There are hundreds of different wetsuits to choose from in the marketplace so how do you know which one is right for you? How do you know what colour, thickness, cut, fabric or size to select? And what do price and brands have to do with quality?

What seems like a very complicated decision - what wetsuit to choose? - becomes a bit more understandable when you look at how neoprene fabric is manufactured. Neoprene is made from foaming synthetic rubber with nitrogen gas while it is still in liquid form, before it is set. These trapped bubbles are what helps keep the warmth within the suit. Of course the thicker the suit, the warmer it will be, but also the more buoyant it becomes, as there is more gas trapped in there, so extra weights are needed. For tropical regions you may only want a suit of 1mm to 1.5mm thickness, but divers in the cold southern waters of Australia may require 5 to 7mm suits to keep warm. Everyone else will want something in between, depending on the person, the time of year, exact location, depth and the amount of time spent in the water, etc.

Better quality neoprenes have smaller bubbles of nitrogen and more synthetic rubber material, so generally the heavier a suit feels for its thickness, the better the quality of neoprene. Poorer quality wetsuits have large bubbles in them, so will seem light for their thickness. These large bubbles easily explode when diving, so very quickly these suits compact and lose their thickness and effectiveness as wetsuits. Don't be fooled - it may seem like you are getting a bargain, but a wetsuit made of cheap quality neoprene simply will not last very long. You will save in the long run in not having to replace your wet suit as often, by investing a little bit more into a quality neoprene suit.

Neoprene fabric used in wetsuits can have various finishes:

(1) Smoothskin or closed cell - the skin that sets on the outside of the synthetic foam rubber. This is very smooth and quite soft yet still fairly tough, it will seal pretty well against the skin. It is often used for the inside seals around the wrists, ankles and face as it seals yet will not get damaged too easily. A whole wetsuit, with a complete closed or smooth cell finish on the outside, is great for extra warmth, especially if you want to keep out the wind when travelling between dive sites.  Smoothskin also gives smoother, slicker  movement through the water. Sometimes the neoprene is painted to add colour or pattern.

(2) Opencell - imagine cutting the skin of the foam rubber to reveal all the bubbly bits. The finish is generally used on the inside of suits, is very soft and flexible and it grips and seals extremely well against the skin. It sticks to the skin, so not allowing any pockets of water to get in or move around and disturb the warmth. Opencell finish makes for an extremely comfortable and warm wetsuit, particularly as the joins are glued so there is no stitching against the skin. This finish is very soft and can be damaged by your nails, so make sure you are careful when putting on and removing your suit and keep toe and fingernails short. You will also need to use lubrication to put on your suit.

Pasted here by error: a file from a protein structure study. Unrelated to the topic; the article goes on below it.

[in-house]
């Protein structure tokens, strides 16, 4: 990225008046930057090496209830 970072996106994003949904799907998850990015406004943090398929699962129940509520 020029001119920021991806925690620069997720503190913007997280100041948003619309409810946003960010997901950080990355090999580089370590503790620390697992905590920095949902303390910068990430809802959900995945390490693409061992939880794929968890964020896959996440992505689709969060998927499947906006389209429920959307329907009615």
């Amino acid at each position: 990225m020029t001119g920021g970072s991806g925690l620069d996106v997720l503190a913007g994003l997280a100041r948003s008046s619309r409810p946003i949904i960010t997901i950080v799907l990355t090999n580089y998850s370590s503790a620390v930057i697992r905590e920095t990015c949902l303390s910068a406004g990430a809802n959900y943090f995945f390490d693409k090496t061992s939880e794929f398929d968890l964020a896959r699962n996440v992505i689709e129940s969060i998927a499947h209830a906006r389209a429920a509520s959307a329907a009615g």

(3)Nylon/Lycra/ Fabric - a knitted fabric is glued to the outside of the neoprene. Most commonly this is nylon, sometimes other fabrics are used. Neoprene with coatings of fabric will be very durable, but not as flexible, stretchable or comfortable. The seams will be stitched to protect the edges of the fabric from unravelling. Wetsuits with fabric coating inside won't be as warm as uncoated, as the knitted fabric doesn't stick to the skin as well on the inside so can allow some water to get inside the suit. They are also not windproof, but can take a lot more wear and tear than uncoated neoprene and don't need lubrication. Knitted fabric on the outside of the suit will protect the neoprene and give pattern and colour to the wetsuit.

(4) Slick Coatings - are mostly silver or gold finishes applied to opencell insides of suits. These are a great feature and worth paying extra for. The advantages are you will combine most of the comfort, softness and flexibility of an opencell finish, with gaining the added warmth of closed cell, while achieving a finish that is much tougher and doesn't always require lubrication. They will have glued seams as well for comfort.

Along with quality, thickness and finishes of the neoprene, the style and cut of a wetsuit need to be considered. A one piece suit is simple, quick and easy to put on, usually with a back zipper. But it won't be as warm as a two piece suit.

Look at the features of a suit, not just the fancy patterns or colours. Some of the features and their benefits to look out for in a suit:

  • Hood attached jackets with face seals keep the head protected and keeps the whole body warmer by allowing less water inside the suit.
  • Beaver tail stops the jacket from riding up and should have good quality closures that will last.
  • Shaping through the body means the suit will sit tighter and fit better thus allowing less water inside.
  • Wrist and ankle seals keep legs and sleeves in place and help to keep water out of  the suit.
  • Preformed or shaped elbows and knees provide better fit through the arms and legs so warmer.
  • Long john pants give a bit of extra warmth on the chest, high waist pants can be easier to put on and off.
  • Abrasive resistant fabrics or coatings on the elbow, arm, knee or leg area will help to prolong the life of your suit.
  • Padded, slip and abrasive resistant chest loading pads are a fantastic feature for a spearfishing wetsuit to protect and make loading easier on your chest.